Saturday + Taxes = :-/
Saturday, February 26, 2011
Monday, February 21, 2011
It's been a solid month since our Oldest Girl ventured off to Turkey for a semester of study abroad. She's settled in nicely and seems to be having a blast in spite of the rather huge language barrier and the record snowfall in the area where she's living. She also seems to be navigating this new adventure with relative ease and has managed to find her way around the city despite the confusing Turkish streets and bus routes. Our girl has, however, experienced a little bit of culture shock, which mostly pertains to how the, um, 'facilities' are positioned relative to the floor. (Let's just say that being able to keep one's balance is a key requirement.)
Anyway, while I have thoroughly enjoyed hearing about her new adventures, I've also been nostalgic and contemplative since her departure. Recently I was reminded of one of my favorite stories about her as a first grader, which involves her first experience playing rec league soccer. Oldest Girl had watched her older brother play for a couple years and decided she wanted to give it a try too. We bought her the tiniest soccer cleats you’ve ever seen, and the smallest shin guards available and off she went to her first practice. Our girl was one of the smallest players on her team and didn’t really understand the game yet, but she enjoyed running around in her new shoes, and socializing with the other kids on her squad. The team met regularly for several weeks of practice and the coach worked patiently with the 6 and 7 year old kids, drilling them on the fundamentals of ball handling, kicking, position assignments, and strategy.
When it was finally time for the first real game, most of the kids were still a bit clueless about the nuances of how the game is played (unless, of course, you count running around in new shoes and socializing with the other kids on the squad.) The coaches for both teams assembled the players in their proper positions on the field, and the ref blew the whistle to start the game.
It was instant chaos! The “strategy” that the coaches had instilled in the young players was quickly forgotten and all the kids from both teams (even the goalies!) ran straight for the ball, congregating in a huge mass in the center of the field, kicking and scrambling for a piece of the elusive ball. This was nothing like practice, where everyone was in organized lines and participated in orderly drills, taking turns kicking the ball. This game looked more like two rival gangs of fire ants chasing (en masse) after a soccer ball-sized picnic crumb.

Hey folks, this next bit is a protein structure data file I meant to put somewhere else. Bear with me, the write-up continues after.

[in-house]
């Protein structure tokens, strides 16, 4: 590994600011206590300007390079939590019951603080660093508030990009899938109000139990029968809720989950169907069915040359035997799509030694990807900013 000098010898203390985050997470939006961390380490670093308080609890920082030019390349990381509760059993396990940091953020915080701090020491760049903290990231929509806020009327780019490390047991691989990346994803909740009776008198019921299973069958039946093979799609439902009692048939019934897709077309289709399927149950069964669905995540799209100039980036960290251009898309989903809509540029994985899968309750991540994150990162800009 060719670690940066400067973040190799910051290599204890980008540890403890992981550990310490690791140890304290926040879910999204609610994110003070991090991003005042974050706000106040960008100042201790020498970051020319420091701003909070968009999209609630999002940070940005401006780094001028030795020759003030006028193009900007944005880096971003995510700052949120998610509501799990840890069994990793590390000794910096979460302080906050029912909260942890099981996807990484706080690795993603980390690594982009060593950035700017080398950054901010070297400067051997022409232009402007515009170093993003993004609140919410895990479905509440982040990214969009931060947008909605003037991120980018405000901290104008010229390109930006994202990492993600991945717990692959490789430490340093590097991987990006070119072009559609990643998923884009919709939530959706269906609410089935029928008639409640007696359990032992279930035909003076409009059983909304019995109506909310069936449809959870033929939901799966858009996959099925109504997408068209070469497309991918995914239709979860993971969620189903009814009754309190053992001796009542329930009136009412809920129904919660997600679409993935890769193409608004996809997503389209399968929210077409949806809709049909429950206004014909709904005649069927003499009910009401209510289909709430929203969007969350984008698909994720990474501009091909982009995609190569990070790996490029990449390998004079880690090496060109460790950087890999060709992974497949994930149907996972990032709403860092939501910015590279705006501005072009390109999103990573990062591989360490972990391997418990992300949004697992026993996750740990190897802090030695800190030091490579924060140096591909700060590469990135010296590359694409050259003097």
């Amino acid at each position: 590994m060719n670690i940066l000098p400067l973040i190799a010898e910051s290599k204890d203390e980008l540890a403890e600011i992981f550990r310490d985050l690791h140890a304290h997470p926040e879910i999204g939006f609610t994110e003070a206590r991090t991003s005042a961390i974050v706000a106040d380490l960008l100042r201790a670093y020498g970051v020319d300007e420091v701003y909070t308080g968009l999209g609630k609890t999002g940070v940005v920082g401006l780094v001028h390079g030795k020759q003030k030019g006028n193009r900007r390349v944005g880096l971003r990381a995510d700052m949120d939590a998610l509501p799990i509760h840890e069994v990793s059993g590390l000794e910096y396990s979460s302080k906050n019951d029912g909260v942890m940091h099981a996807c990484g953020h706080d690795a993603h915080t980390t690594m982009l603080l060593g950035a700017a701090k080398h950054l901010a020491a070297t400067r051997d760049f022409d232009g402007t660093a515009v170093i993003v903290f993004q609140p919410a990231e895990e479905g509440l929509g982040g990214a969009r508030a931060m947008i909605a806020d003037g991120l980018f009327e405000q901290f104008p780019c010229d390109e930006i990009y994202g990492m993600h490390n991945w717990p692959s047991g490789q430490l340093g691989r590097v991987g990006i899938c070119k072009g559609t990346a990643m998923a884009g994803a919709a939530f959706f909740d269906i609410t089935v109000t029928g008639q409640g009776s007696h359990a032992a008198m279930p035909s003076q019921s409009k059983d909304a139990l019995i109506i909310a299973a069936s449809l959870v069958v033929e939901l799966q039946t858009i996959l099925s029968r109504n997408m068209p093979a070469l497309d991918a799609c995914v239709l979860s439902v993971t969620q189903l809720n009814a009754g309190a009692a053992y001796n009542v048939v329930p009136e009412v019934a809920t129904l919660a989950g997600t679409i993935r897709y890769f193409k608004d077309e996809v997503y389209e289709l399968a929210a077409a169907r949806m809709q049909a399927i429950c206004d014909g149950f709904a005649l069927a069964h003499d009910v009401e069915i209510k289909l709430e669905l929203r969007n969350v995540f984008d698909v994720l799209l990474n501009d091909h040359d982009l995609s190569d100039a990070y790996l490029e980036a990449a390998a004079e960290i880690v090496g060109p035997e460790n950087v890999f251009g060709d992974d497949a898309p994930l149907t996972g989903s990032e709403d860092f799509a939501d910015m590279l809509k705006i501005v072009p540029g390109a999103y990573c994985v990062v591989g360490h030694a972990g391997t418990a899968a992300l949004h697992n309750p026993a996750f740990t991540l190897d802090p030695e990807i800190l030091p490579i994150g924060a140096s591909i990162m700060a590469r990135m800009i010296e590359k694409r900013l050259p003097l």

Image borrowed from here.
However, Oldest Girl was a bit timid at first, and she lagged behind the throng of “fire ants” and instead spent her time skipping around safely near the sideline of the field. Gradually she began to feel a bit more comfortable, and we saw her inch toward the action; she even made one or two timid moves toward actually kicking the ball. We watched as our girl gathered courage and she even made contact with the soccer ball, only to be pushed and shoved repeatedly by the other eager players. Then Oldest Girl stopped cold in her tracks in the center of the field, and I was worried that she was about to cry; or worse, that she was about to give up. Instead, she had apparently had some sort of a misguided epiphany. I can almost imagine her thinking, “Oh! So this is how the game is played!” It was like a light had come on in her little 6-year-old mind, and she ran over -- as fast as she could -- to a kid from the opposing team who happened to be lagging behind the group of players. With her entire 38-pound being, Oldest Girl shoved the unsuspecting player, knocking him out of her way like there was no tomorrow! No matter that the kid wasn’t even trying to make a play and that the ball was nowhere nearby. Before that kid could regain his bearings (or the coaches could react to the obvious foul) off our little hellion ran to find the next
victim opponent. For the next few minutes we saw her chase down kid after kid, pushing and shoving with abandon…and maybe even with just a hint of delight.